Drake – Nothing Was The Same
Released: September 20, 2013
Producer: Aubrey “Drake” Graham, Brian “Baby Birdman” Williams(exec.), Noah “40” Shebib (also exec.), Ronald “Slim” Williams, Allen Ritter, Boi-1da, Chilly Gonzales, Detail, DJ Dahi, Hudson Mohawke, Jake One, Jordan Evans, Key Wane, Majid Jordan, Mike Zombie, Nineteen85, Sampha, Vinylz
Genre: Hip Hop, Rap
01 Tuscan Leather
02 Furthest Thing
03 Started from the Bottom
04 Wu-Tang Forever
05 Own It
06 Worst Behavior
07 From Time (feat. Jhené Aiko)
08 Hold On We’re Going Home (feat. Majid Jordan)
10 The Language
11 305 to My City (feat. Detail)
12 Too Much (feat. Sampha)
13 Pound Cake / Paris Morton Music 2 (feat. Jay Z)
On Take Care Drake stated “I really like who I’m becoming”, sounding confident enough to know where he’s actually going. On Nothing Was The Same, he’s still confident, but he’s given it some more thought. “I could go an hour on this beat, nigga!” The song, “Tuscan Leather”, which opens the record, is six full minutes long with no chorus, a point Drake is eager for us to absorb: “This is nothing for the radio/ But they’ll still play it though/ Cuz it’s the new Drizzy Drake, that’s just the way it go.”
Drake is all over the place. This is not only just a high point in his entire career. This whole generation of new age rappers started with him. We are living in the Drake Era. He went from the most unlikely rapper out there to the most accepted one. One of the few pop crossover stars; and since Kanye West decided to step out of the pop-radio wars, Drake has no meaningful competition whatsoever. Like he clearly states in the album’s track “Own It”, he does. “I’m on my worst behavior,” he leers, over a glowering low-end synth and an insectile battery of defaced-sounding percussion, courtesy of DJ Dahi. It’s the meanest-sounding thing Drake has rapped over, and he matches it with some of his angriest lyrics, a series of sputtered “muhfuckas never loved us”.
This is the darkest territory Drake has ever stepped on. Mostly because Nothing Was The Same, is mostly a solo affair, allowing him to fully go on his rants. Up to old habits again, Drake keeps sniping of at non-famous girlfriend. It’s just two weeks since the album has been on the internet, and already his line “The one that I needed was Courtney from Hooters on Peachtree/ I’ve always been feeling like she was the piece to complete me” from “From Time” is infamous, a reference so specific that the actual Courtney has had to put a padlock on her social-media life. Drake has been known to talk about old flames all the time. As these rants and raps progress throughout his career, they tend to grow more and more malicious and emotional.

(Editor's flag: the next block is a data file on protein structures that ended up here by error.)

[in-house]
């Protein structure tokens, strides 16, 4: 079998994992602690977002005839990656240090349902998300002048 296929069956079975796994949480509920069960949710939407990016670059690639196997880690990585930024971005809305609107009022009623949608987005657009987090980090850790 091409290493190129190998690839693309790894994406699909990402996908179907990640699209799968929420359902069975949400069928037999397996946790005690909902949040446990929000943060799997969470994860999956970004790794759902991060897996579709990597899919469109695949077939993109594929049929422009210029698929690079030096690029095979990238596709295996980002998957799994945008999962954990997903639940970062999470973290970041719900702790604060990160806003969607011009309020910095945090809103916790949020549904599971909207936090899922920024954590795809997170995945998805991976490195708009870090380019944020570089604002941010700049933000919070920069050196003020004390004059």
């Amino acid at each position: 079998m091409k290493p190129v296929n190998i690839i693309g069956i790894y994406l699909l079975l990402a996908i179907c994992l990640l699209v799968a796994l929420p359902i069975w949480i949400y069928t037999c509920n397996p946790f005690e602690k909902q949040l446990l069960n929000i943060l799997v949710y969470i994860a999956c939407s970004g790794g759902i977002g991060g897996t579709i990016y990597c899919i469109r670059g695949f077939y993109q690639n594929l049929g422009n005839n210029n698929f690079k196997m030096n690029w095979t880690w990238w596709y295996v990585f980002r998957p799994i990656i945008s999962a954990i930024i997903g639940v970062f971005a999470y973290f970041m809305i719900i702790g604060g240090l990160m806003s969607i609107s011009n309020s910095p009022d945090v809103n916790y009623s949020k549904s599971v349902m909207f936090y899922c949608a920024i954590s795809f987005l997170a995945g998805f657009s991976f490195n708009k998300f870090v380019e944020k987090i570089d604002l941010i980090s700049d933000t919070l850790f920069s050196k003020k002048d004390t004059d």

On songs like “Party Morton Music” and “Too Much”, he keeps quoting old friends, reunions and his family on the latter one: “Money got my family going backwards/ No dinners, no holidays, no nothing,” he laments, before going in on his uncle, his cousins, and even his mother: “I hate the fact that my mom cooped up in the apartment, telling herself that she’s too sick to get dressed up and go do shit like that’s true shit.” The album’s title fits perfectly on here, unveiling itself as a fulfilled prophecy. He might like who he’s becoming but, he doesn’t need others to accept that. Nothing will ever be the same.
To say something both selfish and correct: That’s okay because loneliness, self-afflicted or otherwise, has always been Drake’s most reliable fuel (and what make his album so appealing to me). While other mainstream rappers kept pilling stuff again and again on their songs, Drake’s sound defined themselves by what wasn’t there– snare claps, hi-hats– then what was. His album always drew strength from insularity didn’t they?
Complicated and both uncomplicated; the album has polar opposites. On one hand we have Drake’s both simple and brilliant production demands that sometimes isn’t something louder than a click or a dimming pulse, and on the other have something that never seems to stop progressing: Drake’s words, one emerging breathlessly after the other. Tangled thoughts everywhere thrown in every direction coming at you in a torrent of raps. “I wanna take it deeper than money, pussy, vacation/ And influence a generation that’s lacking in patience/ I’ve been dealin’ with my dad, speaking of lack of patience/ Just me and my old man, getting back to basics/ We been talking about the future and time that we wasted/ When he put that bottle down, girl, that nigga’s amazing,” he raps on “From Time”. Well i’ll tell you it’s pretty hard not to feel exhausted, slightly, after an album’s worth of this emotion. And I almost feel that Drake is also exhausted. It almost feels like the song’s weight is too much to handle but he still does. He’s “somewhere between psychotic and iconic” on “Furthest Thing”, promising to “break everyone off before I break down.”
This is Drake’s both most morose but also triumphant album. I can’t think of anything more depressing than “My life’s a completed checklist,” he boasts on “Tuscan Leather”. For Drake, of course, it’s another reason to feel superior. But it’s also something someone might say right before he dies. And I can’t think of an admission more depressing than that.
“Hold On We’re Coming Home”
“Started from the Bottom”